The autofluorescent serotonin analog, 5,7 dihydroxytryptamine, has been used to identify living dopaminergic neurons derived from the mesencephalon. Midbrains of embryonic day 13 rats were grown in vitro for three weeks, incubated with micromolar amounts of 5,7 dihydroxytryptamine and examined by fluorescence microscopy. When excited by ultraviolet light (wavelength max. 365nm) a small proportion of the neurons displayed a weak, but well defined, blue-violet fluorescence. The neurons so identified were photographed and marked and subsequently fixed in aldehydes to be processed for aldehyde- induced (Faglu) catecholamine fluroescence or tyrosine hydroxylase immunohistochemistry. Recovery of the identified neurons showed that 100% displayed catecholamine fluorescence and over 80% were immunoreactive for tyrosine hydroxylase. These experiments demonstrate that uptake of the fluorescent serotonin analog 5,7 dihydroxytryptamine can be used to identify living dopaminergic neurons derived from the midbrain. This approach will now allow focussed single cell analyses which otherwise would be at best most difficult since dopaminergic neurons constitute one of the rarest transmitter phenotypes in the CNS.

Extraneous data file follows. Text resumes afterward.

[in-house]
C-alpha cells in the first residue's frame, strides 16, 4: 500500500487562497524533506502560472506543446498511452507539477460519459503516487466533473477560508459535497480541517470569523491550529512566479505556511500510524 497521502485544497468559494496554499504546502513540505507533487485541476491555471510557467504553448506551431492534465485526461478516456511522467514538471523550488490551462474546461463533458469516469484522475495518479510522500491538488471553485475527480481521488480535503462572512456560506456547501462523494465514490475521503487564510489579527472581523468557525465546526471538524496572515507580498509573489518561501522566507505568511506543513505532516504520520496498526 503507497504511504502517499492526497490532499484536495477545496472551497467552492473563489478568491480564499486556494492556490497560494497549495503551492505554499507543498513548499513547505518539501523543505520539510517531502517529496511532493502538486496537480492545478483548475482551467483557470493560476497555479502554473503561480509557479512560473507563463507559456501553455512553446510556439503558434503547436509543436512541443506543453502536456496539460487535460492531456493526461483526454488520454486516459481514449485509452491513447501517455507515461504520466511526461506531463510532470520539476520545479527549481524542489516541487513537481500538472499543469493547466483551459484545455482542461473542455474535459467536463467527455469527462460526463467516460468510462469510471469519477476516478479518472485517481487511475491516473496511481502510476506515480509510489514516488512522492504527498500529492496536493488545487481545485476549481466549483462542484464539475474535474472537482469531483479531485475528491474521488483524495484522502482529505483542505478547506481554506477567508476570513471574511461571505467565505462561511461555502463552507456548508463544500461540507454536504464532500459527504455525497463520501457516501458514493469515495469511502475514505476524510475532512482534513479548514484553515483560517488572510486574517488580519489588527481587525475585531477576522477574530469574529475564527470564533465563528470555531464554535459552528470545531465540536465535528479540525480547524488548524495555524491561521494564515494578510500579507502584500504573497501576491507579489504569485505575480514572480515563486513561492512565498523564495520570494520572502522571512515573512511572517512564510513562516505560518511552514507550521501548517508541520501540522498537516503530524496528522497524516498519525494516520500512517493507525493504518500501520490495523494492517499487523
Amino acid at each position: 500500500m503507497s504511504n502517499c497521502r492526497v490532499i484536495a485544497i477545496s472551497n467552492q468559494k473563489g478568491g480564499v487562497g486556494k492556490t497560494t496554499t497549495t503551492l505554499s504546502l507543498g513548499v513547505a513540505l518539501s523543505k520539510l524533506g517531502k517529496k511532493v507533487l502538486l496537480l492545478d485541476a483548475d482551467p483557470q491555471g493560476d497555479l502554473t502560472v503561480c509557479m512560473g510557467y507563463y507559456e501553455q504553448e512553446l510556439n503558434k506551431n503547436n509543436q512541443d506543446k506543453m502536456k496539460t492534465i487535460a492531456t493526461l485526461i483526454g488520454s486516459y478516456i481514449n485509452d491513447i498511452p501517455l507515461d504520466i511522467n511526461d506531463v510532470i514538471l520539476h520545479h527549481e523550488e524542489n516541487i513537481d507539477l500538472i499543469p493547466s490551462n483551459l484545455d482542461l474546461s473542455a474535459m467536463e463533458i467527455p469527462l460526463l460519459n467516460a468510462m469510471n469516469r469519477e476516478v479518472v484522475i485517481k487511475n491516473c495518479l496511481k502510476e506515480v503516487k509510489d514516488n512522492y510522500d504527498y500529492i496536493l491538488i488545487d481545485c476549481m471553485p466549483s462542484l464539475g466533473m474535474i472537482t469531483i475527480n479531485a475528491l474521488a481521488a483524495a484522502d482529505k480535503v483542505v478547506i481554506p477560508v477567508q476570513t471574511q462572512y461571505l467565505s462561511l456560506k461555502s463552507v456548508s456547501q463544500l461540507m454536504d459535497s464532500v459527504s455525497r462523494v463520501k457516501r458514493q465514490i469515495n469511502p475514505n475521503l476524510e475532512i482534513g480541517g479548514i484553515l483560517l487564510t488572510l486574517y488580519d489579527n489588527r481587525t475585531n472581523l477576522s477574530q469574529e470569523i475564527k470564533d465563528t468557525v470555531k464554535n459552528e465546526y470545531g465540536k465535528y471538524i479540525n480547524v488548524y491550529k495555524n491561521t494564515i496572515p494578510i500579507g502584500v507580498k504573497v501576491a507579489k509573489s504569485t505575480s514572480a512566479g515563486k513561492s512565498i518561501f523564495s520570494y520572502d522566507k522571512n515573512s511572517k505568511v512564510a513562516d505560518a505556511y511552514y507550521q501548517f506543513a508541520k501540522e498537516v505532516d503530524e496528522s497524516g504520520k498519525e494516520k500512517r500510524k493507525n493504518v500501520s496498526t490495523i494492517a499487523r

National Institute of Health (NIH)
National Institute of Neurological Disorders and Stroke (NINDS)
Intramural Research (Z01)
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